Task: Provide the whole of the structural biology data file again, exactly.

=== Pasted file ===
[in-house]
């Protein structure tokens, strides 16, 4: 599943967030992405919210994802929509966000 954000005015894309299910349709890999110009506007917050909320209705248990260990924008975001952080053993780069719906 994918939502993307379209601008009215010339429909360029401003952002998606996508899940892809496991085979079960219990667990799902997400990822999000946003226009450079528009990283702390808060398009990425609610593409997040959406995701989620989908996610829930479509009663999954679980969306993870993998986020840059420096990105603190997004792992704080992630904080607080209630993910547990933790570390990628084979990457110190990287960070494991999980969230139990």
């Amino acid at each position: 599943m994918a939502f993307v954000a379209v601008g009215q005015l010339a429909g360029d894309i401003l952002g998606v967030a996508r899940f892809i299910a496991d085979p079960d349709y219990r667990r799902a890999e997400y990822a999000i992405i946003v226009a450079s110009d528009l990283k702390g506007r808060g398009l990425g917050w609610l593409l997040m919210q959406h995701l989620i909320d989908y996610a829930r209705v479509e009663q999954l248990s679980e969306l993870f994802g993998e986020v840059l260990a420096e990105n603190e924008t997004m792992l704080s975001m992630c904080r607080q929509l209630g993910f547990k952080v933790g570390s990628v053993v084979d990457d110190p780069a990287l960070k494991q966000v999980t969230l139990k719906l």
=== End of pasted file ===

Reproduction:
[in-house]
């Protein structure tokens, strides 16, 4: 599943967030992405919210994802929509966000 954000005015894309299910349709890999110009506007917050909320209705248990260990924008975001952080053993780069719906 994918939502993307379209601008009215010339429909360029401003952002998606996508899940892809496991085979079960219990667990799902997400990822999000946003226009450079528009990283702390808060398009990425609610593409997040959406995701989620989908996610829930479509009663999954679980969306993870993998986020840059420096990105603190997004792992704080992630904080607080209630993910547990933790570390990628084979990457110190990287960070494991999980969230139990």
């Amino acid at each position: 599943m994918a939502f993307v954000a379209v601008g009215q005015l010339a429909g360029d894309i401003l952002g998606v967030a996508r899940f892809i299910a496991d085979p079960d349709y219990r667990r799902a890999e997400y990822a999000i992405i946003v226009a450079s110009d528009l990283k702390g506007r808060g398009l990425g917050w609610l593409l997040m919210q959406h995701l989620i909320d989908y996610a829930r209705v479509e009663q999954l248990s679980e969306l993870f994802g993998e986020v840059l260990a420096e990105n603190e924008t997004m792992l704080s975001m992630c904080r607080q929509l209630g993910f547990k952080v933790g570390s990628v053993v084979d990457d110190p780069a990287l960070k494991q966000v999980t969230l139990k719906l």